Rapid digitalization of the economy and evolved business models coupled with the exceeding dominance of some global giants in the market naturally gave rise to a new a sphere of taxation to eliminate the unfair advantage availed by non-resident companies over domestic players. The systematic lacuna, both domestic and international, allowing MNEs to escape or minimize tax liability on the income generated form difficult-to-track cross border business operations/transactions to the detriment of countries, especially developing ones, was acknowledged by OECD in their Base Erosion and Profit shifting (BEPS) conceptualisation.
To reconcile the BEPS imperatives with cross-border jurisdictional challenges, India initially introduced Equalisation levy in the Finance Act, 2016 [the act] which is charged at the rate of 6 per cent on the amount of consideration paid to a non-resident without a permanent establishment in India, for ‘specified services’ i.e. services related to online advertisement. The levy is applicable provided the gross consideration paid to it by a business is in excess of INR 100,000 in a year. In 2020, the act was further amended to introduce a new system of Equalisation Levy 2.0(“EL”), charged at 2%, on the “amount of consideration received by an e-commerce operator” by providing its services in India. This includes non-resident of India if that person accesses the services through IP address located in India. The EL on ‘e-commerce’ operators, is regulated by section 165A and 166A of the act. The tax shall not be levied on companies who have a permanent base of operations within India or where, the EL can be charged under section 165 of the act.
The tax shall be paid “to the credit of the Central Government” for the quarter of the current Financial year. The first payment fell on 30th June till 7th July, 2020. The tax targets any and all e-commerce companies with “sales, turnover or gross receipts” of or above 20 million INR. The author, in this article, undertake to critically analyse the EL 2.0 and its over-extension by the Indian policy makers for creating new tax avenues.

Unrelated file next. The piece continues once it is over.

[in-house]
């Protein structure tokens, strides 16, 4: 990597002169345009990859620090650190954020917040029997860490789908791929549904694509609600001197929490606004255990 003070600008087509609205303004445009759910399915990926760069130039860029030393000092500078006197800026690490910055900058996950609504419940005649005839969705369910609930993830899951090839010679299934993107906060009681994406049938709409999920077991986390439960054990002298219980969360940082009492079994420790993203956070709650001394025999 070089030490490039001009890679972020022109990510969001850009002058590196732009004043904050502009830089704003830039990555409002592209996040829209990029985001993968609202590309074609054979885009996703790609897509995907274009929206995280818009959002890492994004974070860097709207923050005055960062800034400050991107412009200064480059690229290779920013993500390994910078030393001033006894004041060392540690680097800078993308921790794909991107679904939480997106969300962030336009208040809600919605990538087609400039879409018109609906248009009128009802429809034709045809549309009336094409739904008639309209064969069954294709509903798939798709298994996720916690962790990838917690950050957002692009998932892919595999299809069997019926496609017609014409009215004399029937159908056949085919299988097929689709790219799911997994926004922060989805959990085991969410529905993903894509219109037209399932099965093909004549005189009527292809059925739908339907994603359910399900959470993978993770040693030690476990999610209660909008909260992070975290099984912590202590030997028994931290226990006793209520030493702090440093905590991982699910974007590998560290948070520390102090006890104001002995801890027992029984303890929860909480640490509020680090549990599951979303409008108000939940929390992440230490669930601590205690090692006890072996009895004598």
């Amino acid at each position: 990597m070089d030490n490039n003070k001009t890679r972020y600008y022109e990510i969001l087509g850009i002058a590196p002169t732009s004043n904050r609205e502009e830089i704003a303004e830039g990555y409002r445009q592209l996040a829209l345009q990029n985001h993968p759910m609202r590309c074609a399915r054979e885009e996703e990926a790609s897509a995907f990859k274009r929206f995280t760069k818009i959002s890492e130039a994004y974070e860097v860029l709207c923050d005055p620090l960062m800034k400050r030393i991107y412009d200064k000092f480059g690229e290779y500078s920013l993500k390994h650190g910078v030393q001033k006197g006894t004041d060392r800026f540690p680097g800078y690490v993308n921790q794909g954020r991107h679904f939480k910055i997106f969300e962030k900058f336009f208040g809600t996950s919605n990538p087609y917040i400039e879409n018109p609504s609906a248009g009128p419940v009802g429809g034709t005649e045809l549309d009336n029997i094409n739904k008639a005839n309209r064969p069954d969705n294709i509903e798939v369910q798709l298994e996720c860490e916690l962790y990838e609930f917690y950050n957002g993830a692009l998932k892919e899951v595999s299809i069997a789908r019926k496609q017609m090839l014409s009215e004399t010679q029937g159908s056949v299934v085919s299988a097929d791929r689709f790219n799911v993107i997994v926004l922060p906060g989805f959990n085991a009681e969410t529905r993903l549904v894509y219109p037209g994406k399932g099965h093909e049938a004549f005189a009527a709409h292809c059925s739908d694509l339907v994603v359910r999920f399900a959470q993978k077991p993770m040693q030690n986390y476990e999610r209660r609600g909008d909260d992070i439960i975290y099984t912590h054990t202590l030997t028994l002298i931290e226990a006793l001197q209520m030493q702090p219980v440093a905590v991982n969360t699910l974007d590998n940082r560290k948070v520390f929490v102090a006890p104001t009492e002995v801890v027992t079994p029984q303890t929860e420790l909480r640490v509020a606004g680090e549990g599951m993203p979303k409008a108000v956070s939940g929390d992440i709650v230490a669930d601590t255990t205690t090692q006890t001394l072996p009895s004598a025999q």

Disputed Nature of the Levy
One of the major contentions over the levy is with regards to its nature. There is an ongoing debate over whether the levy so charged is a system of direct or indirect tax. Even though, certain provisions of Income Tax Act are applicable on the levy, it is still a distinct system governed by Finance Act, 2016. The levy is majorly administered by the Central Board of Direct Taxes (CBDT) in the form of a direct tax i.e. income tax. According to section 2(c) of the Central Boards of Revenue Act, the levy does not fall within the definition of a direct tax. Thus, mere administration as a direct tax does not make the EL a direct tax.
The taxable event of the levy is based off of the ‘supply’ that an e-commerce company makes, which makes it a transaction-based tax. The OECD’s glossary of tax terms defines indirect tax as “Tax imposed on certain transactions, goods or events. Examples include VAT, sales tax, excise duties, stamp duty, services tax, registration duty and transaction tax.” Since, the levy is a transaction-based tax charged on the ‘supply’, as per the definition of OECD, it would constitute as an indirect tax.
There is a lot of ambiguity as to the nature of EL and, there is no clarification by the government as to its nature. This, in effect, makes the levy as of now, without any further clarification by the government, indeterminable. Thus, the levy, in and of itself is a distinct system of taxation, which does not fall under either direct or indirect tax.
The expansive definition of ‘e-commerce’
EL 2.0 is applicable on all non-resident e-commerce companies that deal in online sale of goods and provision of services, facilitation of sale of goods or provision of services or a combination of these two. This is a very broad definition of e-commerce companies and thus, raises a lot of questions as to its validity which makes it problematic for the government to make the companies comply. The definition poses a plethora of challenges for e-commerce companies because it has far reaching implications for transaction that may not fall within the layman’s definition of e-commerce.
There are online businesses that are able to operate virtually without the requirement of a physical transaction, for example: streaming services (Netflix, Hulu, prime video etc.), online games, music and support. These businesses are unconstrained by location and may seek to be covered under the levy on advertisement. The current definition, which fails to specifically mention ‘highly digitized’ platforms, renders the taxation on these businesses vague.